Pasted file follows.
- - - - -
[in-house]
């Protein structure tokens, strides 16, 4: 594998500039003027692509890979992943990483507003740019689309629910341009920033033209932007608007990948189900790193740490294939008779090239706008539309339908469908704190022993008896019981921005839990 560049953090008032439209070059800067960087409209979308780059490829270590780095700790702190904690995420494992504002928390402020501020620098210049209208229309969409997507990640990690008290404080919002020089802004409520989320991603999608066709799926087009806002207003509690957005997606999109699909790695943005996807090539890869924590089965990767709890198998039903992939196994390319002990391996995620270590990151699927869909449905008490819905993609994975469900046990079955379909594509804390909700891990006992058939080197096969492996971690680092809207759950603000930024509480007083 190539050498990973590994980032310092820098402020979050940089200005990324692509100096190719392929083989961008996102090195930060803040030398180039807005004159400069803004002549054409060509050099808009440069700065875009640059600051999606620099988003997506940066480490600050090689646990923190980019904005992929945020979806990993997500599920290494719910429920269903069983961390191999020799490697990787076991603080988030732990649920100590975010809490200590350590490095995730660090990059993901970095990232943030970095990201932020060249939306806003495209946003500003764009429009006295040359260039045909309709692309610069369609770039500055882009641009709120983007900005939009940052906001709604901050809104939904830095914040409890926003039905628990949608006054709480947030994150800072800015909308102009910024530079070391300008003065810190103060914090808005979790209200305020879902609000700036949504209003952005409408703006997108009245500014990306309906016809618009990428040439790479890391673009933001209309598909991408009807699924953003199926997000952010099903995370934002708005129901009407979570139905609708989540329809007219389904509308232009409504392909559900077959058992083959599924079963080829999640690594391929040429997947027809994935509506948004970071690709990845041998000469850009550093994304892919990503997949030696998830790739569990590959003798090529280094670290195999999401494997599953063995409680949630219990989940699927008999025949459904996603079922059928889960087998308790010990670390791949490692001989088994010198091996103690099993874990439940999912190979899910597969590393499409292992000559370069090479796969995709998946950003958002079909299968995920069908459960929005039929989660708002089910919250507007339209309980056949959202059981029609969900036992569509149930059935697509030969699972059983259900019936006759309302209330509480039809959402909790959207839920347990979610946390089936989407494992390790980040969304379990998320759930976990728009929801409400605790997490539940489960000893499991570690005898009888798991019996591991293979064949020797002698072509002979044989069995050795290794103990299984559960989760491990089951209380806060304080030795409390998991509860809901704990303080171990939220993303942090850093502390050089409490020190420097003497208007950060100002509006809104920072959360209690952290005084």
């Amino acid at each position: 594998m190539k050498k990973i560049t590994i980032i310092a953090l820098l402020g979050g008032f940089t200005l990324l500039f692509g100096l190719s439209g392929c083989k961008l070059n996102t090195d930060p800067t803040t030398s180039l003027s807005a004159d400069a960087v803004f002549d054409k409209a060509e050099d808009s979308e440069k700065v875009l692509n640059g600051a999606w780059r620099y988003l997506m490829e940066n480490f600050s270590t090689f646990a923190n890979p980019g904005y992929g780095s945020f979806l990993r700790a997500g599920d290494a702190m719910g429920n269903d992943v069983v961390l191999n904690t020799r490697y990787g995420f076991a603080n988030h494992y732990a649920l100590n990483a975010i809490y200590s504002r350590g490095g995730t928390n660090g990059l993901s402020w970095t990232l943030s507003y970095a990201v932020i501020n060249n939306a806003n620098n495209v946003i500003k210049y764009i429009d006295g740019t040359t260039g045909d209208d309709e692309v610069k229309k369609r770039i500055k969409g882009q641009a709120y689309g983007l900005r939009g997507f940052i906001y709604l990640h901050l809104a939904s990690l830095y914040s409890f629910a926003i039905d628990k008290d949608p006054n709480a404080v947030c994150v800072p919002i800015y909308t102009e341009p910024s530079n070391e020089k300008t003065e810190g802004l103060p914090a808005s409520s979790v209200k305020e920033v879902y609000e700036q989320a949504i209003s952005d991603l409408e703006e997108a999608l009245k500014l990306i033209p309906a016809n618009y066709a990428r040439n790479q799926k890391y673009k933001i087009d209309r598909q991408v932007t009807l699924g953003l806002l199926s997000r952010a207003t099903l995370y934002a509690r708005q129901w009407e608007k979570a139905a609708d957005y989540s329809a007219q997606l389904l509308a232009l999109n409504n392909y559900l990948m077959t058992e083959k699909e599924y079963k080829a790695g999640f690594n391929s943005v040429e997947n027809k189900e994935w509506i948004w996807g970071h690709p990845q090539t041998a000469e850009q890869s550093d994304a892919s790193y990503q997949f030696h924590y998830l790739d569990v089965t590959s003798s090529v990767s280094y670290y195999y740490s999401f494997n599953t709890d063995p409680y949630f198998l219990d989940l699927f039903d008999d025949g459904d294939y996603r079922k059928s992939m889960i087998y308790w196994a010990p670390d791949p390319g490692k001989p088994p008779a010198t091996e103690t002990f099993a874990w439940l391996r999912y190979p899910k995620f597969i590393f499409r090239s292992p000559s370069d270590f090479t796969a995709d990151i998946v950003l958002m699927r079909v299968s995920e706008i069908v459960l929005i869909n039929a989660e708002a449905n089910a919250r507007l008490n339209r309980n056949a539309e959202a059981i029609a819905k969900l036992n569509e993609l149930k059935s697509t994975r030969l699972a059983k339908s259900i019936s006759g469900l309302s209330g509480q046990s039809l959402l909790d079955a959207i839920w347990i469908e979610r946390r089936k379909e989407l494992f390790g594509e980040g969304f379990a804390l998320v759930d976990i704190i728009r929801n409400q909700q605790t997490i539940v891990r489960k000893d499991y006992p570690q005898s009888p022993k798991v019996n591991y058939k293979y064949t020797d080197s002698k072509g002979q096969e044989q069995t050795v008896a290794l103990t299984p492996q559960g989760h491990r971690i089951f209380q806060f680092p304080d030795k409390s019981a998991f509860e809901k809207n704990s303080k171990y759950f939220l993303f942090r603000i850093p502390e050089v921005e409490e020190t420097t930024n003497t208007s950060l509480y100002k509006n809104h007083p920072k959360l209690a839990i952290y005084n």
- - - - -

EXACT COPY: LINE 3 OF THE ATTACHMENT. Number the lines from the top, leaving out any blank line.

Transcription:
């Amino acid at each position: 594998m190539k050498k990973i560049t590994i980032i310092a953090l820098l402020g979050g008032f940089t200005l990324l500039f692509g100096l190719s439209g392929c083989k961008l070059n996102t090195d930060p800067t803040t030398s180039l003027s807005a004159d400069a960087v803004f002549d054409k409209a060509e050099d808009s979308e440069k700065v875009l692509n640059g600051a999606w780059r620099y988003l997506m490829e940066n480490f600050s270590t090689f646990a923190n890979p980019g904005y992929g780095s945020f979806l990993r700790a997500g599920d290494a702190m719910g429920n269903d992943v069983v961390l191999n904690t020799r490697y990787g995420f076991a603080n988030h494992y732990a649920l100590n990483a975010i809490y200590s504002r350590g490095g995730t928390n660090g990059l993901s402020w970095t990232l943030s507003y970095a990201v932020i501020n060249n939306a806003n620098n495209v946003i500003k210049y764009i429009d006295g740019t040359t260039g045909d209208d309709e692309v610069k229309k369609r770039i500055k969409g882009q641009a709120y689309g983007l900005r939009g997507f940052i906001y709604l990640h901050l809104a939904s990690l830095y914040s409890f629910a926003i039905d628990k008290d949608p006054n709480a404080v947030c994150v800072p919002i800015y909308t102009e341009p910024s530079n070391e020089k300008t003065e810190g802004l103060p914090a808005s409520s979790v209200k305020e920033v879902y609000e700036q989320a949504i209003s952005d991603l409408e703006e997108a999608l009245k500014l990306i033209p309906a016809n618009y066709a990428r040439n790479q799926k890391y673009k933001i087009d209309r598909q991408v932007t009807l699924g953003l806002l199926s997000r952010a207003t099903l995370y934002a509690r708005q129901w009407e608007k979570a139905a609708d957005y989540s329809a007219q997606l389904l509308a232009l999109n409504n392909y559900l990948m077959t058992e083959k699909e599924y079963k080829a790695g999640f690594n391929s943005v040429e997947n027809k189900e994935w509506i948004w996807g970071h690709p990845q090539t041998a000469e850009q890869s550093d994304a892919s790193y990503q997949f030696h924590y998830l790739d569990v089965t590959s003798s090529v990767s280094y670290y195999y740490s999401f494997n599953t709890d063995p409680y949630f198998l219990d989940l699927f039903d008999d025949g459904d294939y996603r079922k059928s992939m889960i087998y308790w196994a010990p670390d791949p390319g490692k001989p088994p008779a010198t091996e103690t002990f099993a874990w439940l391996r999912y190979p899910k995620f597969i590393f499409r090239s292992p000559s370069d270590f090479t796969a995709d990151i998946v950003l958002m699927r079909v299968s995920e706008i069908v459960l929005i869909n039929a989660e708002a449905n089910a919250r507007l008490n339209r309980n056949a539309e959202a059981i029609a819905k969900l036992n569509e993609l149930k059935s697509t994975r030969l699972a059983k339908s259900i019936s006759g469900l309302s209330g509480q046990s039809l959402l909790d079955a959207i839920w347990i469908e979610r946390r089936k379909e989407l494992f390790g594509e980040g969304f379990a804390l998320v759930d976990i704190i728009r929801n409400q909700q605790t997490i539940v891990r489960k000893d499991y006992p570690q005898s009888p022993k798991v019996n591991y058939k293979y064949t020797d080197s002698k072509g002979q096969e044989q069995t050795v008896a290794l103990t299984p492996q559960g989760h491990r971690i089951f209380q806060f680092p304080d030795k409390s019981a998991f509860e809901k809207n704990s303080k171990y759950f939220l993303f942090r603000i850093p502390e050089v921005e409490e020190t420097t930024n003497t208007s950060l509480y100002k509006n809104h007083p920072k959360l209690a839990i952290y005084n």